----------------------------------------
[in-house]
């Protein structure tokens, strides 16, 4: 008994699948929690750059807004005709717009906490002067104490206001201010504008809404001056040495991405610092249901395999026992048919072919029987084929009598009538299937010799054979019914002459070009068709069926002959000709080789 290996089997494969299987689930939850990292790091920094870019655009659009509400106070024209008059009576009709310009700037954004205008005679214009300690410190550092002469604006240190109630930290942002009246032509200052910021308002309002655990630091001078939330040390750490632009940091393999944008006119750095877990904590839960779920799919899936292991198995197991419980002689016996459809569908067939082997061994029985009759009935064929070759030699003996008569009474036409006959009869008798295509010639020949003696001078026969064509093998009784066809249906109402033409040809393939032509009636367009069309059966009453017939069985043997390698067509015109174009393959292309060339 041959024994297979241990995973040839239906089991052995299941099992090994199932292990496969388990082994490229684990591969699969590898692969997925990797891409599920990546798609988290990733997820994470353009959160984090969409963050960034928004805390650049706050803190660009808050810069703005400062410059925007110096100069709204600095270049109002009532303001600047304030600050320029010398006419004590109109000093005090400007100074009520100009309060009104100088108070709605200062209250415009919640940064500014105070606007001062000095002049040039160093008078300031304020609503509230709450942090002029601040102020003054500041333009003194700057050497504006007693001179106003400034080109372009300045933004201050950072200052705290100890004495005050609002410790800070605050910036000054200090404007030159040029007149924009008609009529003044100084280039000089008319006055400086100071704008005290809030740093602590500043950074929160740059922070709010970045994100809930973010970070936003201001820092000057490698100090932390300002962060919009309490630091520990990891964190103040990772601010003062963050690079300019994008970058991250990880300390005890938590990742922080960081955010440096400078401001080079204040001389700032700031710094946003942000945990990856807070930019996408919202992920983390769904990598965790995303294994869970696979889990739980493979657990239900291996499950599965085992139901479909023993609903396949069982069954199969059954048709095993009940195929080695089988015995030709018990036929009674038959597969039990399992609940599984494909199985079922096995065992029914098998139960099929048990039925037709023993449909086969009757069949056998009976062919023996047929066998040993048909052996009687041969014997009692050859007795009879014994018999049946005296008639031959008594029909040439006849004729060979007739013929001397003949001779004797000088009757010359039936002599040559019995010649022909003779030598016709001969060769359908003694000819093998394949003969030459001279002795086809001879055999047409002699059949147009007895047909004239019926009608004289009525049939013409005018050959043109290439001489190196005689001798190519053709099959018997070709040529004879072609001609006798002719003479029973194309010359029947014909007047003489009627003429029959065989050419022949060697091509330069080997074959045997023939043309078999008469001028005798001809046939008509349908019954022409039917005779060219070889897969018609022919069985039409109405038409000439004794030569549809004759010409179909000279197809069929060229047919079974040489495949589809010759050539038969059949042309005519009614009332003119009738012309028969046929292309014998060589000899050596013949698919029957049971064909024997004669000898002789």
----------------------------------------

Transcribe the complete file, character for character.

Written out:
[in-house]
């Protein structure tokens, strides 16, 4: 008994699948929690750059807004005709717009906490002067104490206001201010504008809404001056040495991405610092249901395999026992048919072919029987084929009598009538299937010799054979019914002459070009068709069926002959000709080789 290996089997494969299987689930939850990292790091920094870019655009659009509400106070024209008059009576009709310009700037954004205008005679214009300690410190550092002469604006240190109630930290942002009246032509200052910021308002309002655990630091001078939330040390750490632009940091393999944008006119750095877990904590839960779920799919899936292991198995197991419980002689016996459809569908067939082997061994029985009759009935064929070759030699003996008569009474036409006959009869008798295509010639020949003696001078026969064509093998009784066809249906109402033409040809393939032509009636367009069309059966009453017939069985043997390698067509015109174009393959292309060339 041959024994297979241990995973040839239906089991052995299941099992090994199932292990496969388990082994490229684990591969699969590898692969997925990797891409599920990546798609988290990733997820994470353009959160984090969409963050960034928004805390650049706050803190660009808050810069703005400062410059925007110096100069709204600095270049109002009532303001600047304030600050320029010398006419004590109109000093005090400007100074009520100009309060009104100088108070709605200062209250415009919640940064500014105070606007001062000095002049040039160093008078300031304020609503509230709450942090002029601040102020003054500041333009003194700057050497504006007693001179106003400034080109372009300045933004201050950072200052705290100890004495005050609002410790800070605050910036000054200090404007030159040029007149924009008609009529003044100084280039000089008319006055400086100071704008005290809030740093602590500043950074929160740059922070709010970045994100809930973010970070936003201001820092000057490698100090932390300002962060919009309490630091520990990891964190103040990772601010003062963050690079300019994008970058991250990880300390005890938590990742922080960081955010440096400078401001080079204040001389700032700031710094946003942000945990990856807070930019996408919202992920983390769904990598965790995303294994869970696979889990739980493979657990239900291996499950599965085992139901479909023993609903396949069982069954199969059954048709095993009940195929080695089988015995030709018990036929009674038959597969039990399992609940599984494909199985079922096995065992029914098998139960099929048990039925037709023993449909086969009757069949056998009976062919023996047929066998040993048909052996009687041969014997009692050859007795009879014994018999049946005296008639031959008594029909040439006849004729060979007739013929001397003949001779004797000088009757010359039936002599040559019995010649022909003779030598016709001969060769359908003694000819093998394949003969030459001279002795086809001879055999047409002699059949147009007895047909004239019926009608004289009525049939013409005018050959043109290439001489190196005689001798190519053709099959018997070709040529004879072609001609006798002719003479029973194309010359029947014909007047003489009627003429029959065989050419022949060697091509330069080997074959045997023939043309078999008469001028005798001809046939008509349908019954022409039917005779060219070889897969018609022919069985039409109405038409000439004794030569549809004759010409179909000279197809069929060229047919079974040489495949589809010759050539038969059949042309005519009614009332003119009738012309028969046929292309014998060589000899050596013949698919029957049971064909024997004669000898002789």